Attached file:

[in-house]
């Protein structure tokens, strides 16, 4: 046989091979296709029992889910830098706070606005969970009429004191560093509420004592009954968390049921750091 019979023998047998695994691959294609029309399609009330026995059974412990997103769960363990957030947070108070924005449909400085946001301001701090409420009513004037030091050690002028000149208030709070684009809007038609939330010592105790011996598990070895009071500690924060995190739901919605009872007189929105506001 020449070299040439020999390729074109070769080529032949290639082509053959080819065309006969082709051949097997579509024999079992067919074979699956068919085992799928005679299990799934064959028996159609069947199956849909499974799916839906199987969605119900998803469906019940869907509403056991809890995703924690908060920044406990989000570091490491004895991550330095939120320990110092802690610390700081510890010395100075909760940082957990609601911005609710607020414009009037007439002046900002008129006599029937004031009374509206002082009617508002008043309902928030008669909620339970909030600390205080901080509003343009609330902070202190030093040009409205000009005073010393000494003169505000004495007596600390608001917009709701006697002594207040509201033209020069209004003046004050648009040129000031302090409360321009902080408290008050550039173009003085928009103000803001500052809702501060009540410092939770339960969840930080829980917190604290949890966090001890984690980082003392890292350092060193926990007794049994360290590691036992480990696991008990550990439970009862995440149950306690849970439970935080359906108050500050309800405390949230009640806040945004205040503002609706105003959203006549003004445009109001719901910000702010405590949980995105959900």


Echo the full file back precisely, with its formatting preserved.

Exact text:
[in-house]
């Protein structure tokens, strides 16, 4: 046989091979296709029992889910830098706070606005969970009429004191560093509420004592009954968390049921750091 019979023998047998695994691959294609029309399609009330026995059974412990997103769960363990957030947070108070924005449909400085946001301001701090409420009513004037030091050690002028000149208030709070684009809007038609939330010592105790011996598990070895009071500690924060995190739901919605009872007189929105506001 020449070299040439020999390729074109070769080529032949290639082509053959080819065309006969082709051949097997579509024999079992067919074979699956068919085992799928005679299990799934064959028996159609069947199956849909499974799916839906199987969605119900998803469906019940869907509403056991809890995703924690908060920044406990989000570091490491004895991550330095939120320990110092802690610390700081510890010395100075909760940082957990609601911005609710607020414009009037007439002046900002008129006599029937004031009374509206002082009617508002008043309902928030008669909620339970909030600390205080901080509003343009609330902070202190030093040009409205000009005073010393000494003169505000004495007596600390608001917009709701006697002594207040509201033209020069209004003046004050648009040129000031302090409360321009902080408290008050550039173009003085928009103000803001500052809702501060009540410092939770339960969840930080829980917190604290949890966090001890984690980082003392890292350092060193926990007794049994360290590691036992480990696991008990550990439970009862995440149950306690849970439970935080359906108050500050309800405390949230009640806040945004205040503002609706105003959203006549003004445009109001719901910000702010405590949980995105959900």